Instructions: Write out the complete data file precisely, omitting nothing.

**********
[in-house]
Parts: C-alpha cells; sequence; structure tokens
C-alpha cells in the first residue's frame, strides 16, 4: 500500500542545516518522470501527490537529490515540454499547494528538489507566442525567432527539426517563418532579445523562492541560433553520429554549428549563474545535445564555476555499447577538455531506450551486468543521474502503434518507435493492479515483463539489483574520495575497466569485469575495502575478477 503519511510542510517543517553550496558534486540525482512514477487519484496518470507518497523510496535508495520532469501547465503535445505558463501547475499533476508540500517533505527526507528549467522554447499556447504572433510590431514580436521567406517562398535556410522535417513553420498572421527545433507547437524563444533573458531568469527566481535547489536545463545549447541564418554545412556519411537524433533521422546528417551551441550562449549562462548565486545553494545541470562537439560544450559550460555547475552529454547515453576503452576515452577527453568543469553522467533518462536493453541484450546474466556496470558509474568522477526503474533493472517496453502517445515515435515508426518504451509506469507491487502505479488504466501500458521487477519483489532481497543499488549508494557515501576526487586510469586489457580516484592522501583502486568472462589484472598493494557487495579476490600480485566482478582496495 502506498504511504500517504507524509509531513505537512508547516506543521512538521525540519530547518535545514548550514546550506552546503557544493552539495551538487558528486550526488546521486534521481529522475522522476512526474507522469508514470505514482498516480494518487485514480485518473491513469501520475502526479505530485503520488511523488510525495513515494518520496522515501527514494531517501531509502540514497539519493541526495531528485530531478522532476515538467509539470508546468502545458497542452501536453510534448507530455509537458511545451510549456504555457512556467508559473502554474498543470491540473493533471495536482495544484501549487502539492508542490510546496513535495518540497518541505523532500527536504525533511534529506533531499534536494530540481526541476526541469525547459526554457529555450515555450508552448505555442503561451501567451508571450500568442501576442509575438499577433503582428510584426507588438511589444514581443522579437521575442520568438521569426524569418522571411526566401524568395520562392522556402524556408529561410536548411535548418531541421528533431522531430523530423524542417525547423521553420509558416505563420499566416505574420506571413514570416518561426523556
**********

[in-house]
Parts: C-alpha cells; sequence; structure tokens
C-alpha cells in the first residue's frame, strides 16, 4: 500500500542545516518522470501527490537529490515540454499547494528538489507566442525567432527539426517563418532579445523562492541560433553520429554549428549563474545535445564555476555499447577538455531506450551486468543521474502503434518507435493492479515483463539489483574520495575497466569485469575495502575478477 503519511510542510517543517553550496558534486540525482512514477487519484496518470507518497523510496535508495520532469501547465503535445505558463501547475499533476508540500517533505527526507528549467522554447499556447504572433510590431514580436521567406517562398535556410522535417513553420498572421527545433507547437524563444533573458531568469527566481535547489536545463545549447541564418554545412556519411537524433533521422546528417551551441550562449549562462548565486545553494545541470562537439560544450559550460555547475552529454547515453576503452576515452577527453568543469553522467533518462536493453541484450546474466556496470558509474568522477526503474533493472517496453502517445515515435515508426518504451509506469507491487502505479488504466501500458521487477519483489532481497543499488549508494557515501576526487586510469586489457580516484592522501583502486568472462589484472598493494557487495579476490600480485566482478582496495 502506498504511504500517504507524509509531513505537512508547516506543521512538521525540519530547518535545514548550514546550506552546503557544493552539495551538487558528486550526488546521486534521481529522475522522476512526474507522469508514470505514482498516480494518487485514480485518473491513469501520475502526479505530485503520488511523488510525495513515494518520496522515501527514494531517501531509502540514497539519493541526495531528485530531478522532476515538467509539470508546468502545458497542452501536453510534448507530455509537458511545451510549456504555457512556467508559473502554474498543470491540473493533471495536482495544484501549487502539492508542490510546496513535495518540497518541505523532500527536504525533511534529506533531499534536494530540481526541476526541469525547459526554457529555450515555450508552448505555442503561451501567451508571450500568442501576442509575438499577433503582428510584426507588438511589444514581443522579437521575442520568438521569426524569418522571411526566401524568395520562392522556402524556408529561410536548411535548418531541421528533431522531430523530423524542417525547423521553420509558416505563420499566416505574420506571413514570416518561426523556